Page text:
Development of Evidence-Informed Recommendations for Training Disability Sport Event Volunteers

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Grimes, Alyssa
Sport events , Disability , AGREE II , Volunteers , Training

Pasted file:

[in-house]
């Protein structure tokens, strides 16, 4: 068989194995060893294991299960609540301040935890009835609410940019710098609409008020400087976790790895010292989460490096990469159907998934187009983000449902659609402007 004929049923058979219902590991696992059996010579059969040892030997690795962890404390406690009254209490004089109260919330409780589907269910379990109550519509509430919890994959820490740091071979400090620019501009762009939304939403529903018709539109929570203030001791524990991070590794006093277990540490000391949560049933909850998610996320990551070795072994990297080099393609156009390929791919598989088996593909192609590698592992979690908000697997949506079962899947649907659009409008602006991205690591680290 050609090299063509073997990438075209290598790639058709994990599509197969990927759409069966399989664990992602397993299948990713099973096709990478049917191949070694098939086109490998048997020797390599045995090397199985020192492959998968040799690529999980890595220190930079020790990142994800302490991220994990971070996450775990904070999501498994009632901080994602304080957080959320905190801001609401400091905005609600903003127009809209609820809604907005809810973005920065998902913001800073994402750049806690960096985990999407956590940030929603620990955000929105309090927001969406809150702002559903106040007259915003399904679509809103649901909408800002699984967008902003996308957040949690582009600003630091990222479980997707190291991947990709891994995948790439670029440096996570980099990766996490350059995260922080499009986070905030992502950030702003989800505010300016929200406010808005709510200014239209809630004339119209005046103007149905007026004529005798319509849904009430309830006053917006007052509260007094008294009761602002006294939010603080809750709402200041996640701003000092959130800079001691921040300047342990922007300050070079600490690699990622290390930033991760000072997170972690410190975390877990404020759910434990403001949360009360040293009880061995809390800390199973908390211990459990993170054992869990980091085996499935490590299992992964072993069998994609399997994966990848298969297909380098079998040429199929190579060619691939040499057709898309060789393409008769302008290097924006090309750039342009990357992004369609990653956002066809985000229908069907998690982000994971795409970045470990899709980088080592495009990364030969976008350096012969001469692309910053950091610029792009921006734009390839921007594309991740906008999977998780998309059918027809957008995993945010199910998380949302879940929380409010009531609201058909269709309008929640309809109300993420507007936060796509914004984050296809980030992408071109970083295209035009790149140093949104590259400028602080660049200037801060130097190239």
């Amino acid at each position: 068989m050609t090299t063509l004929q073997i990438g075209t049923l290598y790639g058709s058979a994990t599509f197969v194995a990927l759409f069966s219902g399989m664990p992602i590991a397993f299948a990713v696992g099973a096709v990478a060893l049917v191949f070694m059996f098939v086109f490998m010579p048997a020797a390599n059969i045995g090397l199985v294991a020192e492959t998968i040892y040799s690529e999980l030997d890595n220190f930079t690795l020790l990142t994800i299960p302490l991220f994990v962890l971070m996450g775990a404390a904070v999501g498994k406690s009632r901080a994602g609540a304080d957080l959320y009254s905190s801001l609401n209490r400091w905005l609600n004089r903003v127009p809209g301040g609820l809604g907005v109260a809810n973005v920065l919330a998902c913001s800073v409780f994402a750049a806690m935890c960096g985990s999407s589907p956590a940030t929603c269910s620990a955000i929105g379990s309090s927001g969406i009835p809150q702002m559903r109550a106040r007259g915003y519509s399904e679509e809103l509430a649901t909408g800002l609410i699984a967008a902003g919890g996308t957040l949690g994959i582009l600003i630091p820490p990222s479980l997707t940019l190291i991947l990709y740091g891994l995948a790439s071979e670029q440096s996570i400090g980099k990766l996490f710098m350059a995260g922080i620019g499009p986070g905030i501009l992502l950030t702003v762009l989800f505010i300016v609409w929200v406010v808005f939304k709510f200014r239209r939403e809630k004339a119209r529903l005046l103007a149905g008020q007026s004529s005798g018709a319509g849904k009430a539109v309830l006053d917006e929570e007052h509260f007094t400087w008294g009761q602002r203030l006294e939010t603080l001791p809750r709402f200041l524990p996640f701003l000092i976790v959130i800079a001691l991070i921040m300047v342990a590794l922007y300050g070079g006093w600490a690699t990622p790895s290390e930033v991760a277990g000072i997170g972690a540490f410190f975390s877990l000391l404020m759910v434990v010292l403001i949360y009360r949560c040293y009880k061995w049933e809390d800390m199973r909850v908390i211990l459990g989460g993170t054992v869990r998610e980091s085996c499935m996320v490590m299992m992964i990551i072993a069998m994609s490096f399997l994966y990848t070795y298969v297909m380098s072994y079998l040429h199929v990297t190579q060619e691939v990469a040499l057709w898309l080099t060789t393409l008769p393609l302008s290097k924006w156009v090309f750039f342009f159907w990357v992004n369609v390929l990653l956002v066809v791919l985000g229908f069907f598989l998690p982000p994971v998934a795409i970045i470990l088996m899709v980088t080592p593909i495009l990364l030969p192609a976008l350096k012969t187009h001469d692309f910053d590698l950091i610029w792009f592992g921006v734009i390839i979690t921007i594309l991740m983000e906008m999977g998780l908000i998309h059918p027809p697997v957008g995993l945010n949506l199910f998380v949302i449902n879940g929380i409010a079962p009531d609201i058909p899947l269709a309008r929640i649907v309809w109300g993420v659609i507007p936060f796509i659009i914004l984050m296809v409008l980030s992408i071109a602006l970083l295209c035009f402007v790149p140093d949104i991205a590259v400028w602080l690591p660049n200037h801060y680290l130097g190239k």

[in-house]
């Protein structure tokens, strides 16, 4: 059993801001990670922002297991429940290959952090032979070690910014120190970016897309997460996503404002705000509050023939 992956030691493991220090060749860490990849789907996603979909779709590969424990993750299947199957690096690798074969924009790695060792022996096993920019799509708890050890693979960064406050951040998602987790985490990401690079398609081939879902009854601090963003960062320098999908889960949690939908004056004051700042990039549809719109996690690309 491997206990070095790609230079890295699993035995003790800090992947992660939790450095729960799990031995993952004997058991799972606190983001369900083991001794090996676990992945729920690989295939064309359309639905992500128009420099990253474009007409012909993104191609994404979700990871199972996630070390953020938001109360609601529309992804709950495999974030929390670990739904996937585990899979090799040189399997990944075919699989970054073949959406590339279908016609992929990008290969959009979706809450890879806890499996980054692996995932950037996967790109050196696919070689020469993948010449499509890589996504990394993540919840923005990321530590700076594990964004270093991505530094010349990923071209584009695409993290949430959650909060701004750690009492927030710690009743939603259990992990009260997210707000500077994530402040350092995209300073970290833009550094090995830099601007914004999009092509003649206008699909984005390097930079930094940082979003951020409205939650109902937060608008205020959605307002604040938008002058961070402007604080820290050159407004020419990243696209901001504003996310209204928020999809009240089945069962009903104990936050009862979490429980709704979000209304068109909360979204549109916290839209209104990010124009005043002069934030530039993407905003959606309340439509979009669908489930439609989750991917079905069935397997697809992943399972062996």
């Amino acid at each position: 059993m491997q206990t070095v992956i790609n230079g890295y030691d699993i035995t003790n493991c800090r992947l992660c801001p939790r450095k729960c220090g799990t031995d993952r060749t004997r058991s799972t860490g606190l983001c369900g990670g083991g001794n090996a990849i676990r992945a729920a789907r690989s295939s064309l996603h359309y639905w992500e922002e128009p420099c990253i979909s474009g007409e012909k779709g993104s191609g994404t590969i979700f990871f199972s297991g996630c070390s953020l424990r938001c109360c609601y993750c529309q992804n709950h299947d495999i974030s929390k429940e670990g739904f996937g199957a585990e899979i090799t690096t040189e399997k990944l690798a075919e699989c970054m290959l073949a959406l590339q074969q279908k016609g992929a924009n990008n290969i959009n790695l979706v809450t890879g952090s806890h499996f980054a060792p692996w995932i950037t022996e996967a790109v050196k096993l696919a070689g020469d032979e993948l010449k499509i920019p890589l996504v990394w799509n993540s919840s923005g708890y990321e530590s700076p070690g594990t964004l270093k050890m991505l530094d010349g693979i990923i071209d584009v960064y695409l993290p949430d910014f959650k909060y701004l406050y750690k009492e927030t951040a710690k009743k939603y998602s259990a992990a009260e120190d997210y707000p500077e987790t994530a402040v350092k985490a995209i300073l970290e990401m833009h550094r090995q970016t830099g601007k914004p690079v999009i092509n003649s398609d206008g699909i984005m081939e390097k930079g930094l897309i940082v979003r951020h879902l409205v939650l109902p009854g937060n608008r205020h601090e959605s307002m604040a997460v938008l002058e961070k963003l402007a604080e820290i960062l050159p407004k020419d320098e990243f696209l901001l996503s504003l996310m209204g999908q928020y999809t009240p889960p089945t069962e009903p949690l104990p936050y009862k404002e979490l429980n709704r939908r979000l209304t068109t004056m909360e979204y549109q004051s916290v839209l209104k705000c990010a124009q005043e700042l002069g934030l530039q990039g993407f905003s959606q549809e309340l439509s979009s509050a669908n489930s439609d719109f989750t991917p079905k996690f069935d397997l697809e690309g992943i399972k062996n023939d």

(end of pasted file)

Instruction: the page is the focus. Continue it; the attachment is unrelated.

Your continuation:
Volunteers are essential for the successful delivery of disability sport events such as the Ontario Para Sport Games. Every year disability sport organizations recruit and train thousands of volunteers to assist with the delivery of both small and large-scale sport events. However, retaining volunteers for future events and ongoing community level programs continues to challenge the disability sport sector. Delivering effective yet enjoyable training to volunteers is a promising avenue to assist in facilitating the retention of volunteers for ongoing community engagement. According to published evidence, volunteer training programs frequently lack the efficient planning and management necessary to produce satisfactory program outcomes. In addition, much of the extant literature related to sport event volunteerism is concentrated on non-disability sport events wherein volunteers’ experiences are investigated as they assume their specific role during the event. As such, there is a dearth of evidence exploring the volunteer experience within the context of disability sport events and pre-event training. Given training is often the first experience volunteers have within an event; it is truly central to the overall volunteer experience. This research, therefore, sought to enhance the volunteer training experience and equip sport administrators with tools to successfully implement a volunteer training program within the context of a disability sport event. The purpose of this thesis is to describe the application of the Appraisal of Guidelines Research and Evaluation II (AGREE II) instrument to formulate evidence-informed recommendations for training disability sport event volunteers. Specially, the AGREE II was used as a systematic guide for the recommendation development process. Methods included (a) review of existing training resources (b) rapid evidence review, (c) qualitative inquiry, and (d) consensus panel deliberations with knowledge users in the disability sport community. Pilot tests with relevant knowledge users were conducted throughout. Results provide specific recommendations to inform the planning and delivery of a volunteer training program to assist in enhancing volunteer experiences and ultimately, the retention of volunteers following a disability sport event. This project provides support for the application of the AGREE II in formulating evidence-informed recommendations for practical use among disability sport organizations.
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